It’s hard to keep on top of everything that’s going on, but ever since Demetrius forwarded an e-mail to me explaining the differences between Issue 4 and Issue 5 in Ohio, I’ve been meaning to post something about it.

Here is the NBC Nightly News video and transcript of a story done by Lea Thompson in August.

What’s the difference between Smoke Free Ohio and Smoke Less Ohio?

Well, you can’t tell by the names. Smoke Free Ohio would ban smoking in all public places. If Smoke Less Ohio passes, smoking would be allowed almost everywhere — bowling alleys, bars, restaurants. The real difference? Smoke Less Ohio is backed by tobacco companies. But you won’t find that anywhere on the petition.

“It’s clearly a wolf in sheep’s clothing,” says John Seffrin with the American Cancer Society. “It makes it sound like they’re trying to protect people when they’re doing just the opposite.”

And it’s not just happening in Ohio. In Arizona, there are likely to also be two initiatives on the ballot: One called “Smoke Free Arizona” — backed by health groups — the other called “The Non-Smoker Protection Act” — which certainly sounds like it’s in favor of a ban on smoking in public places. But it turns out to be almost entirely funded by the R.J. Reynolds Tobacco Co.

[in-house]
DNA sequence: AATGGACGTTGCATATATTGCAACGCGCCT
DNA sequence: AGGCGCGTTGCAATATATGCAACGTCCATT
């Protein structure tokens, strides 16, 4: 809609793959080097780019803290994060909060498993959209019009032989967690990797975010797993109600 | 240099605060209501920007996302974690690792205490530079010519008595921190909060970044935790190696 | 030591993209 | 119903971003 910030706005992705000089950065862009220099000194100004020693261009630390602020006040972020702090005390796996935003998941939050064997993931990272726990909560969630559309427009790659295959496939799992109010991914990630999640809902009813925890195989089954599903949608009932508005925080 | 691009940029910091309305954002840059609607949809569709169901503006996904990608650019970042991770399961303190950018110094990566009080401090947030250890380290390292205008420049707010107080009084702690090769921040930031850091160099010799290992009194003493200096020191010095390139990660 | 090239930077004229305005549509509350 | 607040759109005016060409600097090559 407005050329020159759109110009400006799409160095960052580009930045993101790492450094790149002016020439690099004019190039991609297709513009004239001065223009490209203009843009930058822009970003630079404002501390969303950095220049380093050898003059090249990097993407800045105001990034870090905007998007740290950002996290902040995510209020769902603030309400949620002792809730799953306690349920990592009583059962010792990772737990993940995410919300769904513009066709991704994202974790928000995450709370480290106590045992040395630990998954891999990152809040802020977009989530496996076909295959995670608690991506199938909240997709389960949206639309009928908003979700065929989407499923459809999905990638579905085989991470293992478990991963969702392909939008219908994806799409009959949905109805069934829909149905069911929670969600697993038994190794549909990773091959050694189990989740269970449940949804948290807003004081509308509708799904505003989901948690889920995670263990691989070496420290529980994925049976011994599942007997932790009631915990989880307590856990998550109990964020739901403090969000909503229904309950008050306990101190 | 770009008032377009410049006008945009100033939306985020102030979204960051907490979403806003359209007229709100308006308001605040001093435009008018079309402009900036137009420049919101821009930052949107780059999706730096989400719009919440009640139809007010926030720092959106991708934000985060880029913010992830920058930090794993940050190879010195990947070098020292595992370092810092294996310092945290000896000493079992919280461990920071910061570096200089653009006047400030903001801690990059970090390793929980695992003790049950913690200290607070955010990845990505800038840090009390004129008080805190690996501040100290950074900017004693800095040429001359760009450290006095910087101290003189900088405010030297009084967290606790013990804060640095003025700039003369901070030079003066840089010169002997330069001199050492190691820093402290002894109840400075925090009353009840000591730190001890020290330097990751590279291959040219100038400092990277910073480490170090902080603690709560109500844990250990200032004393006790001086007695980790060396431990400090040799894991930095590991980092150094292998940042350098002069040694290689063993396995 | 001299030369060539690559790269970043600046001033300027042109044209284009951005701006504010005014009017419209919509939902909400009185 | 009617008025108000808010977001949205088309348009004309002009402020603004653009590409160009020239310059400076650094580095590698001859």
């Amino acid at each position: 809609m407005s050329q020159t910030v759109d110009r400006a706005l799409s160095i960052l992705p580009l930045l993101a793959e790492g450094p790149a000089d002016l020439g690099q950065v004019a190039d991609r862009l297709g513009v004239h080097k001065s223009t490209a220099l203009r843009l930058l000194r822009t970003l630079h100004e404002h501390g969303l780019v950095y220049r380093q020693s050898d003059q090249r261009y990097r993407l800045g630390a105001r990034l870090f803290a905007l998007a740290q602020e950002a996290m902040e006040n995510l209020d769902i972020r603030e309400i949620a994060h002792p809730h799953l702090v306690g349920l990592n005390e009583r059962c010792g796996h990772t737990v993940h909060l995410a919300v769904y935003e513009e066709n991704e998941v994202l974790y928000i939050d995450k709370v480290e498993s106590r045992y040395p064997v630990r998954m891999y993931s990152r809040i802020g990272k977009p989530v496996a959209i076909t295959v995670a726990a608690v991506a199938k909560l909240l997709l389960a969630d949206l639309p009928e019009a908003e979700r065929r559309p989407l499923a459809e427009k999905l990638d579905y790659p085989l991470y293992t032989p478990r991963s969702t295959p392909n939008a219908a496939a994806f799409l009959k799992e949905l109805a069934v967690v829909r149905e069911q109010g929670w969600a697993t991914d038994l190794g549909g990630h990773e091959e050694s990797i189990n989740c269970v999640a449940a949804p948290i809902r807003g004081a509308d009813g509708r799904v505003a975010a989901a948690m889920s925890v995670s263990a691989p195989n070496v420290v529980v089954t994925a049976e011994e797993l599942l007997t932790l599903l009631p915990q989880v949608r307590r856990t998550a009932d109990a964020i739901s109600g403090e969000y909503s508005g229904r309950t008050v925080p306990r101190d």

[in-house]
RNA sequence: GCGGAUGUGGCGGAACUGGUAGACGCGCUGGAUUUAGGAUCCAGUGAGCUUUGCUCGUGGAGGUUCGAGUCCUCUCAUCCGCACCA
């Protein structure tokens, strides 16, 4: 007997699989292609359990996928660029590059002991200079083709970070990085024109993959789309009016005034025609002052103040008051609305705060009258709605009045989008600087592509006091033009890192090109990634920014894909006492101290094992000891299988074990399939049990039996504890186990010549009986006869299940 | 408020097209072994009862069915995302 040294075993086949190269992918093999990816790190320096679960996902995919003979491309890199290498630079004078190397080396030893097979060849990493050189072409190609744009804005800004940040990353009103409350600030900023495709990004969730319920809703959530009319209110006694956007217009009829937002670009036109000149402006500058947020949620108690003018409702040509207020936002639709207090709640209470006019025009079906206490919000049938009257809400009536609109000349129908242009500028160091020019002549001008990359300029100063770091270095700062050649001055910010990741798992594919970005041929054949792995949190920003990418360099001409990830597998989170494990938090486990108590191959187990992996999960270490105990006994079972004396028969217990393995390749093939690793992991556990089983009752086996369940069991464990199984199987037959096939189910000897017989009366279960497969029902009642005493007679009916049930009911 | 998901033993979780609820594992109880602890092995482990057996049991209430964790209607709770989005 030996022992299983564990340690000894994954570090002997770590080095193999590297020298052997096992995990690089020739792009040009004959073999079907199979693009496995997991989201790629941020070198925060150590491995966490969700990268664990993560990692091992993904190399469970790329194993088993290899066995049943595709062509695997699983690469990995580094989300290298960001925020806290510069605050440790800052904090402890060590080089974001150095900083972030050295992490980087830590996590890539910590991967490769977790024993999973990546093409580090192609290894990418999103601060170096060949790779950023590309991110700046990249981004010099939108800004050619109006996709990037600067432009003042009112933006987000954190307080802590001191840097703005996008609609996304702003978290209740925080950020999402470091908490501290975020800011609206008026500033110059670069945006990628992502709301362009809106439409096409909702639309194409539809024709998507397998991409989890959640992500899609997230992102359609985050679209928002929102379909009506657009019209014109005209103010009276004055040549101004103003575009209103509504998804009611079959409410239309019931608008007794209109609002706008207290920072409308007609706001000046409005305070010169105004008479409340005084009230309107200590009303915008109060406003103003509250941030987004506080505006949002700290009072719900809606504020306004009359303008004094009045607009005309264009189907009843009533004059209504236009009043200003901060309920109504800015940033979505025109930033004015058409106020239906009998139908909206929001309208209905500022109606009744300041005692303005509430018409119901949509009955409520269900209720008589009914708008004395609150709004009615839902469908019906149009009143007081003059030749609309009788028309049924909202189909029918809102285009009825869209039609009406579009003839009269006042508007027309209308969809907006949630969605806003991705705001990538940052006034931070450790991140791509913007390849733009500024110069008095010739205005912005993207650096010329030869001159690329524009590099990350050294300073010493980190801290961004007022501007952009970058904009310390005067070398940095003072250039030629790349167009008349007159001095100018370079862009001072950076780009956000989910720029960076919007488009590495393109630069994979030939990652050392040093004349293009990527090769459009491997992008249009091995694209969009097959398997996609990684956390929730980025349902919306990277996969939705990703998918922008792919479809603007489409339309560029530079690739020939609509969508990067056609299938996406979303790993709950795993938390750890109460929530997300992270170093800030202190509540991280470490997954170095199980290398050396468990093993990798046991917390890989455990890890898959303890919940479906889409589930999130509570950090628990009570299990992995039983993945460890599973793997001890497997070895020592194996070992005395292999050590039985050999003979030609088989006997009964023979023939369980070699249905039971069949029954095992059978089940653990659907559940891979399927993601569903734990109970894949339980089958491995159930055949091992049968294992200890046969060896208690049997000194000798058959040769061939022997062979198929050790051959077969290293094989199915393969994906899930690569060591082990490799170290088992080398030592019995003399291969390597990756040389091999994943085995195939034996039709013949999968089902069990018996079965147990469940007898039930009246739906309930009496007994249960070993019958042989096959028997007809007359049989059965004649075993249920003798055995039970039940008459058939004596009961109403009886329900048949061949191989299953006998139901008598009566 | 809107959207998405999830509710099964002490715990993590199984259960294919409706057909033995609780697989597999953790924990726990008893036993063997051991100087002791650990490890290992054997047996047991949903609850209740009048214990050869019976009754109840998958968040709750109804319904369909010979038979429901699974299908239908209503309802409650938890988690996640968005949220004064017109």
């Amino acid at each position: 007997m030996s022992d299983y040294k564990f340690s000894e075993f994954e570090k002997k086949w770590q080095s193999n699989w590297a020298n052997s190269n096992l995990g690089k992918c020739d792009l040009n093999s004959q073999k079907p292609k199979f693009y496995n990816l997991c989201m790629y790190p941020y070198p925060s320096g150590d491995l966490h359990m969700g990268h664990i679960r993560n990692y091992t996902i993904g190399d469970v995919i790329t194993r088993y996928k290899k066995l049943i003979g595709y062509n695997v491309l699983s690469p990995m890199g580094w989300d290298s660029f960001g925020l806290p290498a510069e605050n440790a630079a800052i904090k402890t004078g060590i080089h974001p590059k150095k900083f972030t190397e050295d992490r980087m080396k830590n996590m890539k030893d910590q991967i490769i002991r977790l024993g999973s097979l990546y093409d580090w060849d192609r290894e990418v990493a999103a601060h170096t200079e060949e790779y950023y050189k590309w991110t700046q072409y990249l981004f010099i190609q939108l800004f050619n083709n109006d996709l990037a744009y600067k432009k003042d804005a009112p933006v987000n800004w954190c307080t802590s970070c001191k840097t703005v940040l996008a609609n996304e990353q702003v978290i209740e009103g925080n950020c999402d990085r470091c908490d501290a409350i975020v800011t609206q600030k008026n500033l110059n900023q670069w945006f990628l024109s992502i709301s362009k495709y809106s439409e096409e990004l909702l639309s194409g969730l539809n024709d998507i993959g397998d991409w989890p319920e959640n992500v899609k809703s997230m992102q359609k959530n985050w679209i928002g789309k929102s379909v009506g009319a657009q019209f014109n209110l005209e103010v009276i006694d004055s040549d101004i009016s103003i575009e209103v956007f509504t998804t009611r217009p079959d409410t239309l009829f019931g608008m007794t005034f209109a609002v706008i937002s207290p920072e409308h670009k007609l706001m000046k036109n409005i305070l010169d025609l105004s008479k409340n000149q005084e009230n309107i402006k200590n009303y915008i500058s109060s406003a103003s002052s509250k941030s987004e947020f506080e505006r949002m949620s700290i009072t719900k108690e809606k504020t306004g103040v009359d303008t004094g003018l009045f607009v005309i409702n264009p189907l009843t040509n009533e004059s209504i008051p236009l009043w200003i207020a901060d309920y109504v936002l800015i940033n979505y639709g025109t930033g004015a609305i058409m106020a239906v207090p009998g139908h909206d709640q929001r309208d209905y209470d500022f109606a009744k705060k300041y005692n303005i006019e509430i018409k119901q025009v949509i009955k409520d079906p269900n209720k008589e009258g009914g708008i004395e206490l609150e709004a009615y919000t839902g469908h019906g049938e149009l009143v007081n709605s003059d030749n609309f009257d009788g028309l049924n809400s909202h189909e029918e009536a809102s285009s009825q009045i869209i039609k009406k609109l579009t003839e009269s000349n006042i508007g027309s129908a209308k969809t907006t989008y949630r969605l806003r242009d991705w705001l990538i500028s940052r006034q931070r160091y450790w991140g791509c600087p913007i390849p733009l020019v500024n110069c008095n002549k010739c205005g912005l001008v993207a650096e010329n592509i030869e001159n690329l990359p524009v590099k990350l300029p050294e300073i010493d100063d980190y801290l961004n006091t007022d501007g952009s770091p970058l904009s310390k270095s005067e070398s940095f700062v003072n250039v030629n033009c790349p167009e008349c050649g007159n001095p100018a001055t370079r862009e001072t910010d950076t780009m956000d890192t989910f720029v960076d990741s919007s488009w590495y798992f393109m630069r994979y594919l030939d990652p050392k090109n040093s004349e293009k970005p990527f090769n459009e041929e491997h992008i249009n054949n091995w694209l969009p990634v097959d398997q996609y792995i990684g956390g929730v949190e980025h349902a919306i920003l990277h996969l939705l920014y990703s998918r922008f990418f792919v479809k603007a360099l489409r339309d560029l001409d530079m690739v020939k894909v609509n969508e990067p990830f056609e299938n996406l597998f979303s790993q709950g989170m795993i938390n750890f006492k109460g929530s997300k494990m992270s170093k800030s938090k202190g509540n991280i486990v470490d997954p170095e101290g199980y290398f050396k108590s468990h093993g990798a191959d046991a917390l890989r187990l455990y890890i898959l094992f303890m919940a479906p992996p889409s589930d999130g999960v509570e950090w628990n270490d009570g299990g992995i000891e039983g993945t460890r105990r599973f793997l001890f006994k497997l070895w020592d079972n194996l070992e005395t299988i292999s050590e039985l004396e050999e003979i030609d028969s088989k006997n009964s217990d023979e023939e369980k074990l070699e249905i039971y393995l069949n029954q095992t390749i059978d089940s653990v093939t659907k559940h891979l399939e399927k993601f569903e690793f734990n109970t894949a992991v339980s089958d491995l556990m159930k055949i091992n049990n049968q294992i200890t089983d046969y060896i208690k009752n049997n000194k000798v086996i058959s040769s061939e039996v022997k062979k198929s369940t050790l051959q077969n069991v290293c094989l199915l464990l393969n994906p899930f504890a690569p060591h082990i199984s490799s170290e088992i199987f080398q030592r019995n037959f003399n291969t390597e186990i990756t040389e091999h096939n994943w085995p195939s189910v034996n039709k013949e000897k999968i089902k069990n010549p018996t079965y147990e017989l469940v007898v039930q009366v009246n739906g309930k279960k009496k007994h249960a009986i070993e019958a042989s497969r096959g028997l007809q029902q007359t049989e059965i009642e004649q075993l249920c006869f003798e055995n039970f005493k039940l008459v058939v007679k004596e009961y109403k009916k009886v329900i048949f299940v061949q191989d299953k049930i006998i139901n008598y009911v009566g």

Click here for the rest of the article, and here for the web site of Smoke Free Ohio. I think probably the most important point from the site is this: Don’t be fooled into skipping Issue 4 or voting for both! Issue 4 is a constitutional amendment. If Issue 4 passes, it would trump Issue 5. Vote NO on Issue 4.

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